— خراسان البلاغ (@khorasan313) September 24, 2014
Mike Giglio reports: At least eight U.S. airstrikes targeted the infamous Syrian rebel group called Jabhat al-Nusra in the last 24 hours. But a week ago, serving tea at his apartment in southern Turkey, an official with the extremist group complained that it gets a bad rap in the U.S. — and that the Obama administration should even see it as an ally.
Nusra is one of the most powerful insurgent forces in Syria’s civil war, with a long record of fighting the regime. It’s also a branch of al-Qaeda. This has seen it blacklisted as a terrorist group by the U.S. and U.N., something that has always angered some of its members, such as the official, who spoke on condition of anonymity. They say their lone goal is to overthrow Syrian President Bashar al-Assad — a man whose ouster the Obama administration has called for too. “Why this treatment?” the official asked.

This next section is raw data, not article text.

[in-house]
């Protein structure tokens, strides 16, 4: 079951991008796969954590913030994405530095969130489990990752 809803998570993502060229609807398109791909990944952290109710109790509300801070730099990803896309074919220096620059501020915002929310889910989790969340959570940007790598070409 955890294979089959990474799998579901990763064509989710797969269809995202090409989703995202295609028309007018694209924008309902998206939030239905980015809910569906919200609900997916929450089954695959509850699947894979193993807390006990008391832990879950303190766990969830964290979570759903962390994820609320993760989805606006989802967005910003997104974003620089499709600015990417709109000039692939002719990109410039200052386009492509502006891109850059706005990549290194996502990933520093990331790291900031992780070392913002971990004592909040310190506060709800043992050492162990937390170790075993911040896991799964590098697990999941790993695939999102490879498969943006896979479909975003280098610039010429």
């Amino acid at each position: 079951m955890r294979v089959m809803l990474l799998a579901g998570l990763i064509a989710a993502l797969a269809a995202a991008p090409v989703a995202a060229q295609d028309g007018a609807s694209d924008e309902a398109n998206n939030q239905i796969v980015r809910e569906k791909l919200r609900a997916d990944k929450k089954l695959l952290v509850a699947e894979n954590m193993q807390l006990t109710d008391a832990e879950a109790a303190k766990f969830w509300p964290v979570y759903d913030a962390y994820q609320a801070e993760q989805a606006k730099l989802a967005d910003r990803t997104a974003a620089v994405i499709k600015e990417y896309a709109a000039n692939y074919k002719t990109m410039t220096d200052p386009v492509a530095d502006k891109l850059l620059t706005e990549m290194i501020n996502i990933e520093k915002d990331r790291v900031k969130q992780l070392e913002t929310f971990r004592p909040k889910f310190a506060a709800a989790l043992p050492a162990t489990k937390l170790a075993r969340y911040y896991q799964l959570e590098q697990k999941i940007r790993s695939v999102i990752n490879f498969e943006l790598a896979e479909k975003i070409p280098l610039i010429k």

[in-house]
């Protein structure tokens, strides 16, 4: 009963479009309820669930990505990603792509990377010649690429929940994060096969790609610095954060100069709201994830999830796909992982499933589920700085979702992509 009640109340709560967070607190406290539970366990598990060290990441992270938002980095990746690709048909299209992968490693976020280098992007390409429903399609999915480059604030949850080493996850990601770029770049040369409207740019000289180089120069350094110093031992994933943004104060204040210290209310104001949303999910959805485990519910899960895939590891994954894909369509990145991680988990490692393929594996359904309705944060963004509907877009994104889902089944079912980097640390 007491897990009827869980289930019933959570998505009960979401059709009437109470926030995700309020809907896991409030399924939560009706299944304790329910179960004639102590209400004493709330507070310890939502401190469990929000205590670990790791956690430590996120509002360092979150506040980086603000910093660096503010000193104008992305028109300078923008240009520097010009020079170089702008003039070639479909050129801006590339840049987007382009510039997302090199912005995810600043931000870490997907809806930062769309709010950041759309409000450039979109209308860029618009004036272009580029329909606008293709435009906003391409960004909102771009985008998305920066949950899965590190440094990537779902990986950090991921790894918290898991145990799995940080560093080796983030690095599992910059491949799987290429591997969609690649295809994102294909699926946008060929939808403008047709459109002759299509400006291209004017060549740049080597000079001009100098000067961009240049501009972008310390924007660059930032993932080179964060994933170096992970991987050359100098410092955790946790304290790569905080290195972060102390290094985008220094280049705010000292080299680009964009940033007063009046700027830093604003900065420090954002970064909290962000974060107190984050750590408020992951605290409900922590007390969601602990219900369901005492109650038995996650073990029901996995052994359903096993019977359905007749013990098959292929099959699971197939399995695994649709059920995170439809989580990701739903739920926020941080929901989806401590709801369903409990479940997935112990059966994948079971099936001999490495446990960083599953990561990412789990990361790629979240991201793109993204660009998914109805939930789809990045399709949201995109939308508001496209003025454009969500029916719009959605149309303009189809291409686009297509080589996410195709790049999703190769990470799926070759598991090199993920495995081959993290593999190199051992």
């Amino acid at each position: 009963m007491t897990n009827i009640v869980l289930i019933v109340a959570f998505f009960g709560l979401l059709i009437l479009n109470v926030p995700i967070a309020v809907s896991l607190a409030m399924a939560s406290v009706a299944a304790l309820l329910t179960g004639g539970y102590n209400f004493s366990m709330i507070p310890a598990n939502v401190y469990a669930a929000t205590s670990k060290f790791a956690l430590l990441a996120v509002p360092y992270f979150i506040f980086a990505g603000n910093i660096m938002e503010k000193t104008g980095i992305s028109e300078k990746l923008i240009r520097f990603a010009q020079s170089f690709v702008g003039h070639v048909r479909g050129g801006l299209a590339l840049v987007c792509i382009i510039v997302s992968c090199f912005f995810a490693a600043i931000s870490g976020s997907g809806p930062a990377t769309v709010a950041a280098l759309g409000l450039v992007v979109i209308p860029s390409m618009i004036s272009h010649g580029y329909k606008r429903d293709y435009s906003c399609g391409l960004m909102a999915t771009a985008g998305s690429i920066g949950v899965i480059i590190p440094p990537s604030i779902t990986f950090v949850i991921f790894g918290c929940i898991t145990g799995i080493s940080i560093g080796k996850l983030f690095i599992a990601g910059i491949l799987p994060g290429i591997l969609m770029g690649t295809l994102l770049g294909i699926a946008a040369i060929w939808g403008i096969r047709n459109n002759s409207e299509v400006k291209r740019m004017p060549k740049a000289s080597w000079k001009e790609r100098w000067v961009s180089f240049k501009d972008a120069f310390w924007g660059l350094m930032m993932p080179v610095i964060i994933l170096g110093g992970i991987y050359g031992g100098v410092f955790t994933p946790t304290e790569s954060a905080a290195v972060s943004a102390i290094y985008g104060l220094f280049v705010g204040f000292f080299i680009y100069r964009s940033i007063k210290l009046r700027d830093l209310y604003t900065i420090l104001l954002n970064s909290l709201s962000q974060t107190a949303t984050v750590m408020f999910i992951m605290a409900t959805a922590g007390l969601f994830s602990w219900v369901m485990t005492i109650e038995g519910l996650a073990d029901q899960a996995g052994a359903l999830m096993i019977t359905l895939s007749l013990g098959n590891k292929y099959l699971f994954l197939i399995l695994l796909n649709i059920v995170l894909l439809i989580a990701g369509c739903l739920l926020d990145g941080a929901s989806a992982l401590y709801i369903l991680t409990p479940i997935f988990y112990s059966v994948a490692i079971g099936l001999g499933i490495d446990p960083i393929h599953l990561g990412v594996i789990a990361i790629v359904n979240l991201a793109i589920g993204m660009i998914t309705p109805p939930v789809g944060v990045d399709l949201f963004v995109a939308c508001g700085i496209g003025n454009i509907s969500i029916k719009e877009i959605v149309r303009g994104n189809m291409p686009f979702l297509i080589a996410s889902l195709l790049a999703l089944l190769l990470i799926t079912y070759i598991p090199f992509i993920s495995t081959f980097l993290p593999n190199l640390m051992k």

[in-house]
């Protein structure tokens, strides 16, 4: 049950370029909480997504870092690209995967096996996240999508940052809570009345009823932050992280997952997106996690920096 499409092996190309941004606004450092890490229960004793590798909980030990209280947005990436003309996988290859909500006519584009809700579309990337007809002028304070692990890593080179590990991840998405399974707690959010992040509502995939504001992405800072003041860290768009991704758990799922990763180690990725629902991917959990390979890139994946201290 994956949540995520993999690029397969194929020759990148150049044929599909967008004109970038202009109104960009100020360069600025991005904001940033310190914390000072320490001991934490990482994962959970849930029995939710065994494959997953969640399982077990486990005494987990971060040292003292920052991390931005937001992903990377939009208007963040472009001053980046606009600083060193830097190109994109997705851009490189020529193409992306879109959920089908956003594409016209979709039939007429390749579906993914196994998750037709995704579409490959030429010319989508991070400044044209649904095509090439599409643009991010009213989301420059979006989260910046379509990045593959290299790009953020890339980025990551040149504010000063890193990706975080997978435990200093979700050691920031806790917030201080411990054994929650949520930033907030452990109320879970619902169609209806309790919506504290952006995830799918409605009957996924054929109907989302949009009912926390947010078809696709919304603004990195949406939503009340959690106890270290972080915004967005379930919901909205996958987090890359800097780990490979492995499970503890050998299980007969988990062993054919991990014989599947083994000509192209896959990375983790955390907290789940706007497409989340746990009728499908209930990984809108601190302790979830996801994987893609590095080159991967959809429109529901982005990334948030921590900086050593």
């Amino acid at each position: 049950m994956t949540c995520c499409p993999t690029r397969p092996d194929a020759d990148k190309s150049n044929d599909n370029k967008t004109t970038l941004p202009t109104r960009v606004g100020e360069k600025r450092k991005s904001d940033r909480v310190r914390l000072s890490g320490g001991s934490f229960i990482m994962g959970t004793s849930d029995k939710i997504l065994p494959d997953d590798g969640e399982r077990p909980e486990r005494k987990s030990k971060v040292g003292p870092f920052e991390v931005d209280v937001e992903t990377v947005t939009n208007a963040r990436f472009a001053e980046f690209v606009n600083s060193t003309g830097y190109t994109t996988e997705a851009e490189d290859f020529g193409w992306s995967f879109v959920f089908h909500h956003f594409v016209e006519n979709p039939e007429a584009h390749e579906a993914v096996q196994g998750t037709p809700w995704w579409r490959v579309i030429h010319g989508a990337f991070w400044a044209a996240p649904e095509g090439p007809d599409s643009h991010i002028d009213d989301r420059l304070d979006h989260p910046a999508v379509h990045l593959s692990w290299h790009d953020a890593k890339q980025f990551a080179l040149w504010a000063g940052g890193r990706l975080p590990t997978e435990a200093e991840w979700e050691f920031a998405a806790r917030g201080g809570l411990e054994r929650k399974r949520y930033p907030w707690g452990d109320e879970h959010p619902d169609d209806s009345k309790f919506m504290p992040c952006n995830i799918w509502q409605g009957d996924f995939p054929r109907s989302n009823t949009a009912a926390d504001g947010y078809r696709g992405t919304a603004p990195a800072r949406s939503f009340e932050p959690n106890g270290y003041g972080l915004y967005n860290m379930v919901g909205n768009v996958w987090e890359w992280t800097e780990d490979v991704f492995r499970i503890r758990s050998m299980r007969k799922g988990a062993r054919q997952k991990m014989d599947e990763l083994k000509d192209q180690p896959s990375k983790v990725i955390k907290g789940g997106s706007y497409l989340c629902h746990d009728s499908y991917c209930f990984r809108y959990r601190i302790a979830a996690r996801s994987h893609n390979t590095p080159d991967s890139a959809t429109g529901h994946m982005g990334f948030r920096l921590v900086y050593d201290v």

With global attention — and U.S. airstrikes — focused on another extremist group in the region, the Islamic State of Iraq and Syria, or ISIS, some Nusra members were pushing to mark a clear distinction between the two organizations. Nusra even released a U.S. man it was holding captive — journalist Peter Theo Curtis — as well as 45 U.N. peacekeepers. “They’re just criminals,” the official said of ISIS, making a point of condemning the group for beheading U.S. journalists James Foley and Steven Sotloff. “They’re against the U.S. generally.”
He suggested that Nusra and the U.S., which backs moderate rebel groups inside Syria, were on the same side: “We are fighting with the rebels. We are fighting with their alliance against the other alliance. So why attack us?”
He added: “We didn’t do anything against the U.S. We just want to fight Assad.” [Continue reading…]
Nusra official tells me US strikes hit Ahrar al-Sham too: "They're attacking the strongest groups that are really fighting the regime."
— Mike Giglio (@mike_giglio) September 23, 2014